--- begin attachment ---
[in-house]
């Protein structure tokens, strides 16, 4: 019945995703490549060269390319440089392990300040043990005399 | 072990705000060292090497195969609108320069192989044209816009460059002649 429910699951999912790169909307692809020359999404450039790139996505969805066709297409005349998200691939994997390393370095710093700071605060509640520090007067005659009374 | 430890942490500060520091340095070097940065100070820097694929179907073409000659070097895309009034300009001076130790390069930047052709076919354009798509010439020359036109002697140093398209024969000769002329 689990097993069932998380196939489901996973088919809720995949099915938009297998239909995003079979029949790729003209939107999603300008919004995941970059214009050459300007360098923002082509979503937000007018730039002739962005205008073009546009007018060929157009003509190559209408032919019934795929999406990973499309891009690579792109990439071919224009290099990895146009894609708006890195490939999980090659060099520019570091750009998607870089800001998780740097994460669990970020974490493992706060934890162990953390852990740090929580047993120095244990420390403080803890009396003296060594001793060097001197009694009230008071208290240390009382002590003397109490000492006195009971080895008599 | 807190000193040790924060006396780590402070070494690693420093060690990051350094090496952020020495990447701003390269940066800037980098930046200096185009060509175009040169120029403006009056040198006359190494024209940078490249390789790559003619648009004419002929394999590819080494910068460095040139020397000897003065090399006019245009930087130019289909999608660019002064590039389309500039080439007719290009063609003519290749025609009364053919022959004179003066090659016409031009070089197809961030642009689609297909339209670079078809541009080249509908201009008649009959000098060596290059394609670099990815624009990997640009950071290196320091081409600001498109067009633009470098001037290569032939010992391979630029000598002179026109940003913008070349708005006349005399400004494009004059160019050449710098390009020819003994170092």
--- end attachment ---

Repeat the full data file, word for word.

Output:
[in-house]
């Protein structure tokens, strides 16, 4: 019945995703490549060269390319440089392990300040043990005399 | 072990705000060292090497195969609108320069192989044209816009460059002649 429910699951999912790169909307692809020359999404450039790139996505969805066709297409005349998200691939994997390393370095710093700071605060509640520090007067005659009374 | 430890942490500060520091340095070097940065100070820097694929179907073409000659070097895309009034300009001076130790390069930047052709076919354009798509010439020359036109002697140093398209024969000769002329 689990097993069932998380196939489901996973088919809720995949099915938009297998239909995003079979029949790729003209939107999603300008919004995941970059214009050459300007360098923002082509979503937000007018730039002739962005205008073009546009007018060929157009003509190559209408032919019934795929999406990973499309891009690579792109990439071919224009290099990895146009894609708006890195490939999980090659060099520019570091750009998607870089800001998780740097994460669990970020974490493992706060934890162990953390852990740090929580047993120095244990420390403080803890009396003296060594001793060097001197009694009230008071208290240390009382002590003397109490000492006195009971080895008599 | 807190000193040790924060006396780590402070070494690693420093060690990051350094090496952020020495990447701003390269940066800037980098930046200096185009060509175009040169120029403006009056040198006359190494024209940078490249390789790559003619648009004419002929394999590819080494910068460095040139020397000897003065090399006019245009930087130019289909999608660019002064590039389309500039080439007719290009063609003519290749025609009364053919022959004179003066090659016409031009070089197809961030642009689609297909339209670079078809541009080249509908201009008649009959000098060596290059394609670099990815624009990997640009950071290196320091081409600001498109067009633009470098001037290569032939010992391979630029000598002179026109940003913008070349708005006349005399400004494009004059160019050449710098390009020819003994170092």